If you've ever had a hankering to turn your DSLR or Blackmagic camera into an ENG style rig, then a new crowdfunded device now for sale from a company called Loggers Lunchbox may well be what you've been looking for.
The RNG (Run-N-Gun), by St. Louis-based Loggers Lunchbox LLC, is essentially the frame of an ENG style camera that allows you to attach your existing camera in front.
I have to confess that, at first, I thought it was a bit odd. However, the more I think about it, the better I think that it is. The RNG is a much neater solution than many of the 'Frankenrig' systems out there. The RNG is a fully featured system, comprised of an aluminum frame with multiple accessory mounting holes, XLR audio inputs and outputs, phantom power switches, audio level controls by way of rotary knobs, 1/4" headphone socket, audio meters, integrated headphone speaker at ear level, top carry handle, VCT-14 compatibility, RF Receiver mounting plate, 4-pin XLR power input, BP-U60 battery plate (with an option for V-mount or AB) and more.
A lot of thought appears to have gone into this rig and it would indeed appear to give most of what you would expect from an ENG camera for your DSLR.
Is it a silly idea? No, I do not think so. The rig is compatible with a wide range of cameras and it certainly looks far neater than having wires and other bits and pieces sticking out everywhere. It should also be remembered that a version of the Blackmagic URSA can be purchased to offer almost exactly the same functionality to this device.
A good value?
Users will still need to add a viewfinder and, at $2499, the RNG may strain budgets. If you were purchasing a camera from scratch, it may well be more economic to look at buying an all-in-one solution.
However, for people who already own a camera and who get asked to do multiple types of job, this may well be a useful option to have. Consider that the cost of fully rigging up a camera using other systems could cost just as much and still not have the functionality that the RNG offers, such as the ergonomic placement of audio controls and inputs/outputs.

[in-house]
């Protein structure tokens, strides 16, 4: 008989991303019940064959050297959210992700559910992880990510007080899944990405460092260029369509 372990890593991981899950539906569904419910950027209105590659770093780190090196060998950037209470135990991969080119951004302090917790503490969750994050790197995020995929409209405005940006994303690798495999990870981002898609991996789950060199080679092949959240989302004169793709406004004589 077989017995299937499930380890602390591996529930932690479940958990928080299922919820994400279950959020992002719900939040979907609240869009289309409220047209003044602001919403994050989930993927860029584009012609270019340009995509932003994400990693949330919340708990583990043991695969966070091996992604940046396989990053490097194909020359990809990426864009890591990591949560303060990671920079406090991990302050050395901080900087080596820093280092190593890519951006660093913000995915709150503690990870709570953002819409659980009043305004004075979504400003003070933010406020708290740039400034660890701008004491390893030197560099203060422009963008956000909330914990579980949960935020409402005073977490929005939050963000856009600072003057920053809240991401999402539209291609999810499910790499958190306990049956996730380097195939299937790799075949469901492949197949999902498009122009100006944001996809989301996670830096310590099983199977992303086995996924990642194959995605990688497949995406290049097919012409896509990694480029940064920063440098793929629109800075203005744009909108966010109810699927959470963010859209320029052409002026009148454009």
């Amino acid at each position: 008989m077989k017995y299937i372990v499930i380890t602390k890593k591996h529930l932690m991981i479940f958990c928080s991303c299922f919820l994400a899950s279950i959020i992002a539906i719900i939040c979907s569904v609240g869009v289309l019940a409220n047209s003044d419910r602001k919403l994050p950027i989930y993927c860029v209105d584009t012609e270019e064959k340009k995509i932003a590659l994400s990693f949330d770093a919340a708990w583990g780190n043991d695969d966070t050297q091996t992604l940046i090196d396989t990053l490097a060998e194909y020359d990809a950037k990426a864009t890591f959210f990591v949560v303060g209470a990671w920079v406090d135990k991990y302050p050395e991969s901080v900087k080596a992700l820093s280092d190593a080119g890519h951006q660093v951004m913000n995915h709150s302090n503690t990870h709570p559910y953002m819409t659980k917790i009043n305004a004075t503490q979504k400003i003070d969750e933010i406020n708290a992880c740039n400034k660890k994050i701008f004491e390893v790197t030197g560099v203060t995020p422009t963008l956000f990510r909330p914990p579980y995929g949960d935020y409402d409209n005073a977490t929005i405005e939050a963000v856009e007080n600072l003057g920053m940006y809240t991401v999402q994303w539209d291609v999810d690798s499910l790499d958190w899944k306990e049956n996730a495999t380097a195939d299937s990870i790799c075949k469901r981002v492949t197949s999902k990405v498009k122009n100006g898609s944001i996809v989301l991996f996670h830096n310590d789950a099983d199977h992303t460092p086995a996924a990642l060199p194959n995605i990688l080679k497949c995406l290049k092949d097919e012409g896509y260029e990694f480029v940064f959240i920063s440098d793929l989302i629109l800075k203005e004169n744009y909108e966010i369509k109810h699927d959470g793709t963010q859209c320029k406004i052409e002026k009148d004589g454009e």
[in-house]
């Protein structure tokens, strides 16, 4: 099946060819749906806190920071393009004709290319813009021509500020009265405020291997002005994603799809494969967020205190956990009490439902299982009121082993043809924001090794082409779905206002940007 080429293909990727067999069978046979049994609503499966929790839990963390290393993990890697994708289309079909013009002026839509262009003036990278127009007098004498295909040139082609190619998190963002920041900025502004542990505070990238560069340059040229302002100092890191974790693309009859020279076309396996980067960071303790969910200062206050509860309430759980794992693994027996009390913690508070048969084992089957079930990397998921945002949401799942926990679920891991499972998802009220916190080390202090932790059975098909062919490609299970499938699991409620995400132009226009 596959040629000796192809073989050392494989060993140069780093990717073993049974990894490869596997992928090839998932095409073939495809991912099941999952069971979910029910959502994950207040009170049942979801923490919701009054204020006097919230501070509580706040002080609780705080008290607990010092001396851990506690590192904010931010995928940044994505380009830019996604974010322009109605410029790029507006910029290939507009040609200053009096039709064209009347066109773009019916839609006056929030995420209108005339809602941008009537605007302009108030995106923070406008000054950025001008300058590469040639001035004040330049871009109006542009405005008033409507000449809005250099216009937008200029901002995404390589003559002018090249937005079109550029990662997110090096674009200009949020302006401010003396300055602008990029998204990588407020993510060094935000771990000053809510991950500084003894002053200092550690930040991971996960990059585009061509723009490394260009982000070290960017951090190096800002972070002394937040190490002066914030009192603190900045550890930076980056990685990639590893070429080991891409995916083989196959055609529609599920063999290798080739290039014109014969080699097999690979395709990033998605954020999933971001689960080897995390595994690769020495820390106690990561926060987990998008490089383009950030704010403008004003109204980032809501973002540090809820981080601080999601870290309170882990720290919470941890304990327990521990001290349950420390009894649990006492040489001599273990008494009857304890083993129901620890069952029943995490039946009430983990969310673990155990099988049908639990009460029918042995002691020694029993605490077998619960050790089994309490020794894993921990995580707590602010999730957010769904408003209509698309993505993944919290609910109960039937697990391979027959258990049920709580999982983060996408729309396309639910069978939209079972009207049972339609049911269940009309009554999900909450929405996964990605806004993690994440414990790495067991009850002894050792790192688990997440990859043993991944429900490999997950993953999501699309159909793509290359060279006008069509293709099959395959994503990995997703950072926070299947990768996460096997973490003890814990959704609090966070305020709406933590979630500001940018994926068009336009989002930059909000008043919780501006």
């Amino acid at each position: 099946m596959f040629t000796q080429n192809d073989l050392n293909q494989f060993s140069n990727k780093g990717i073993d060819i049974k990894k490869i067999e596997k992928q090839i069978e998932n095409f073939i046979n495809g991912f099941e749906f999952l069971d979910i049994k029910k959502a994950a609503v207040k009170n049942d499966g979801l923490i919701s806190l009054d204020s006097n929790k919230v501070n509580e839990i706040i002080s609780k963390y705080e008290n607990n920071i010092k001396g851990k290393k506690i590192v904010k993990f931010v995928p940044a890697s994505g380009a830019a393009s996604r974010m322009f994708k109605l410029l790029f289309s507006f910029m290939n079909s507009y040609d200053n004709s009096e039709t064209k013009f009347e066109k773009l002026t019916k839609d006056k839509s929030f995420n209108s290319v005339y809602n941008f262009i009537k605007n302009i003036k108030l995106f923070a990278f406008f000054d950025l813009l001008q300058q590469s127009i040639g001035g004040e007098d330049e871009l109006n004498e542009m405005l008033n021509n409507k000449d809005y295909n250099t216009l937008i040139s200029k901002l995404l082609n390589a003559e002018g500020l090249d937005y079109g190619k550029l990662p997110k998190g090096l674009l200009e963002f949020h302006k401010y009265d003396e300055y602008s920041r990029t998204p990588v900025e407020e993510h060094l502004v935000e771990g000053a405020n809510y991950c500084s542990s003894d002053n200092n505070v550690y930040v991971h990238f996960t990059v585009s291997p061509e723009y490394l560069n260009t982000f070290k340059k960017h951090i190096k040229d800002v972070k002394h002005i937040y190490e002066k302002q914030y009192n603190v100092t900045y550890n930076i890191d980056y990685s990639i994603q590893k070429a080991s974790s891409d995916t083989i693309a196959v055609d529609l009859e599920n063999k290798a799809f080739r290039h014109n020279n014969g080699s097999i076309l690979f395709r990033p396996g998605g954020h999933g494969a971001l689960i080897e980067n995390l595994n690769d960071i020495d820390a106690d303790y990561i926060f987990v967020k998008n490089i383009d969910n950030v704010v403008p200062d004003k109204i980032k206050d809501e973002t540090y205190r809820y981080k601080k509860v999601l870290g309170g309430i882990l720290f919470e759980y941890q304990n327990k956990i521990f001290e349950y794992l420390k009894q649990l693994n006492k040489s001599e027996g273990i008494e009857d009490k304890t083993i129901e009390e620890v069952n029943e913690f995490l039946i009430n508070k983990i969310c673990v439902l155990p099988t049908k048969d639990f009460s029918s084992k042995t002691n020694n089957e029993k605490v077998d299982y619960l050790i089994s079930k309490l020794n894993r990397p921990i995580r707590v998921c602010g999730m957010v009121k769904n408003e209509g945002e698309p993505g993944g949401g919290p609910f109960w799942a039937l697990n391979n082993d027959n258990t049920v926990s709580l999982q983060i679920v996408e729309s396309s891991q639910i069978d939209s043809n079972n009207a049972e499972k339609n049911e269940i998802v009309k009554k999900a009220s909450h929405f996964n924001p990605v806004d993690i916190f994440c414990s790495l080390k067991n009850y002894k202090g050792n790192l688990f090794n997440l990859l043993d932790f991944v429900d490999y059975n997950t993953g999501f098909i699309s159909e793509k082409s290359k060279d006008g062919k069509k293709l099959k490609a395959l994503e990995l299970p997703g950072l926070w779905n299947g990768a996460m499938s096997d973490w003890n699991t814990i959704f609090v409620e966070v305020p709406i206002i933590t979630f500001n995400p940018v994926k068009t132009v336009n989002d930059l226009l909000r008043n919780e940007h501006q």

It has clearly been built to last, and the manufacturers claim that it is rustproof and splash proof, thus offering some decent weatherproofing (your camera may be another matter, however!) and durability.
It is conceivable that such a device might incorporate extra features in the future, such as built in preamps. In fact, the makers claim they are considering offering on board audio recording as an option.
There will clearly be those who cannot see the point of such a rig. My own opinion is that products such as this could offer a way to easily upgrade existing cameras. If camera manufacturers considered the connectivity and design of their cameras a bit more thoughtfully (given the prevalence of external recorders and the like), a rig such as the RNG could make camera upgrades easy.
Consider that cameras of all levels are getting better and better. A rig such as this could mean a useful market for low cost cameras that are dedicated to the picture and piping an image through, with the audio feed, levels adjustments and the video recording all coming from the RNG.
Certainly, it looks a bit odd, but in design and functionality (when joined with a camera body and lens), the RNG resembles a complete camera system. Opinions are sure to vary, but it looks to be very strongly built and, importantly, it offers ergonomic and industrial strength connectivity for mics and other equipment.
Does the RNG make sense for your workflow? Please let us know what you think in the comment section below!